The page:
02:26 GMT +319 November 2019
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    Londoners pass the Elizabeth Tower (C) which houses the Big Ben bell in the Palace of Westminster in central London on June 28, 2016.

    UK Politicians, Media to Blame for 'Worrying Levels' of Hate, Racism - EU Report

    © AFP 2019 / Ben Stansall
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    Racism, discrimination and intolerance are at "worrying levels" in Britain, according to a new report published by the European Commission (EC).

    "It's no coincidence that racist violence is on the rise in the UK at the same time as we see worrying examples of intolerance and hate speech in newspapers, online and even among politicians," Christian Ahlund, Chair of the European Commission against Racism and Intolerance (ECRI), said.

    Hate crimes increased by 57 percent after the UK voted to leave the EU on June 23 2016, according to the National Police Chief's Council.

    The decision made by many people living in Britain to break away from Europe appeared to legitimize intolerance and racism in some communities towards EU migrants living in the UK.

    Many people reported the onslaught of racial abuse on social media.

    ​"The Brexit referendum seems to have led to a further rise in 'anti-foreigner' sentiment, making it even more important that the British authorities take the steps outlined in our report as a matter of priority," the ECRI report states.

    Many of Britain's newspapers and even politicians have been accused of purporting "anti-foreigner" sentiments in headlines and pro-Brexit campaigns.

    ​Nigel Farage, lead Leave campaigner and former leader of UKIP, was accused of inciting xenophobia after he unveiled a giant poster featuring refugees crossing a Balkan border with the headline, "Breaking Point."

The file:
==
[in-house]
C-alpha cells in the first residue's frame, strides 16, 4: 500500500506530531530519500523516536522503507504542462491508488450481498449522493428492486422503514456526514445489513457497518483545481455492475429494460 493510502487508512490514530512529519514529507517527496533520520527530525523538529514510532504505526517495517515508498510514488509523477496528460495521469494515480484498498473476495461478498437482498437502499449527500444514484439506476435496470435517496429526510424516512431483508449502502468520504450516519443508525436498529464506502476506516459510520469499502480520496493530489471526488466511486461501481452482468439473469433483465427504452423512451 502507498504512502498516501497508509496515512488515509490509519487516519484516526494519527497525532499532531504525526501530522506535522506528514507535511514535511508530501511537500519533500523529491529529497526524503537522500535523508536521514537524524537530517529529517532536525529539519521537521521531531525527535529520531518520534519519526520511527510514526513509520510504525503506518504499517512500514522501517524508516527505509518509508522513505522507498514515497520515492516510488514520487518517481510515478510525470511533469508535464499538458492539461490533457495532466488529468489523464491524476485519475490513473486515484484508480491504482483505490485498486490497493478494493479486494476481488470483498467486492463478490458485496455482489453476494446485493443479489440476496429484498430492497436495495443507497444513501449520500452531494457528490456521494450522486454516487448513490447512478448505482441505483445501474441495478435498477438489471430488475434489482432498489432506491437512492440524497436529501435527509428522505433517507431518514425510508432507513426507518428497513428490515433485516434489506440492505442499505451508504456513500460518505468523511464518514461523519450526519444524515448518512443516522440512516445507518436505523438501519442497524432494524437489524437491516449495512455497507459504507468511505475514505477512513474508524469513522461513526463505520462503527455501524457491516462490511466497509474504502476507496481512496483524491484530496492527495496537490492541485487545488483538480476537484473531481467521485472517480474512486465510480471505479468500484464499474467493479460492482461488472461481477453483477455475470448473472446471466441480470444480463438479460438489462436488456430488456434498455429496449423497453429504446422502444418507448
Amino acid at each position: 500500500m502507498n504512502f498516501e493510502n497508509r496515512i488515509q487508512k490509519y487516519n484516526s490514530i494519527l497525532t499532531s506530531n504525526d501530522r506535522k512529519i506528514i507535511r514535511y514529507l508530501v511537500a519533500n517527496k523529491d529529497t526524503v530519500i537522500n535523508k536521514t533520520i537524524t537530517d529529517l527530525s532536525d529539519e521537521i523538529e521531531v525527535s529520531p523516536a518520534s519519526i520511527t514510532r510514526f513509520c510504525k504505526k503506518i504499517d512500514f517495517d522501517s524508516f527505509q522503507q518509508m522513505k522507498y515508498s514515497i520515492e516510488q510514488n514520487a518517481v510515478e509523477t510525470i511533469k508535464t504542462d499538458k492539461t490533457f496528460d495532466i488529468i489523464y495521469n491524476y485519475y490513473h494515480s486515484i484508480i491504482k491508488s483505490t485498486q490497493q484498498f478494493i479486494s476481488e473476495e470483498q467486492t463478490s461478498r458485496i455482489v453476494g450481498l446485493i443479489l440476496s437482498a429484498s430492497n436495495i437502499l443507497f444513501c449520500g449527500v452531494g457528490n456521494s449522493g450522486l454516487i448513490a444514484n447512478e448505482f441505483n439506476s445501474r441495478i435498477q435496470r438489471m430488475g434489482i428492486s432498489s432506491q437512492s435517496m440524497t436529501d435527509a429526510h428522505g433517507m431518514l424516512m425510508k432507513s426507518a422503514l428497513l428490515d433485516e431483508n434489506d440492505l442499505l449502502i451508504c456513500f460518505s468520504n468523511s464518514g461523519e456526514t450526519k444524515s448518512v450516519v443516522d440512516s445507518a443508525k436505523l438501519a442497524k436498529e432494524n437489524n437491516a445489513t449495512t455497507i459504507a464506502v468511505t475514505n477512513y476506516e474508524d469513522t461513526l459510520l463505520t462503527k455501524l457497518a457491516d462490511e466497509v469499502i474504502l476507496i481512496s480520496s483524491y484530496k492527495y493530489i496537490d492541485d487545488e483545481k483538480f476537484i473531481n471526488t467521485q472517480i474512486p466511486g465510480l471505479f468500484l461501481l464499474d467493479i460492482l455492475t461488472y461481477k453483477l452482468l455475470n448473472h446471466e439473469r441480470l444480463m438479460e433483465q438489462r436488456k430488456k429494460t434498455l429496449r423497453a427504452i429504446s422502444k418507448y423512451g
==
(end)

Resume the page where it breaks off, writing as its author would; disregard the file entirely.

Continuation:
​George Osborne, the UK's Chancellor of the Exchequer at the time and Remain campaigner compared the poster to "Nazi propaganda."

    The anti-immigrant rhetoric whipped up by UKIP during the campaign to leave the EU, coupled with xenophobic headlines from some of Britain's tabloid newspapers, laid bare the "anti-foreigner" sentiments that had once again seeped onto Britain's streets, in ways which the country had not witnessed for 30 years.

    ​Following the Brexit referendum, the ECRI noted "considerable intolerant political discourse in the UK, particularly focusing on immigration."

    The commission also added "that hate speech continues to be a serious problem in tabloid newspapers, and that online hate speech targeting Muslims in particular has soared since 2013."

    Anti-refugee stickers and anti-Polish graffiti are just some of the examples of hate crime witnessed in areas in and around London.

    In Manchester, a racist attack on a tram went viral online.

    Fears surrounding immigration appear to be uniting a divided electorate in a post-Brexit era amid "worrying levels" of hate and racism. 


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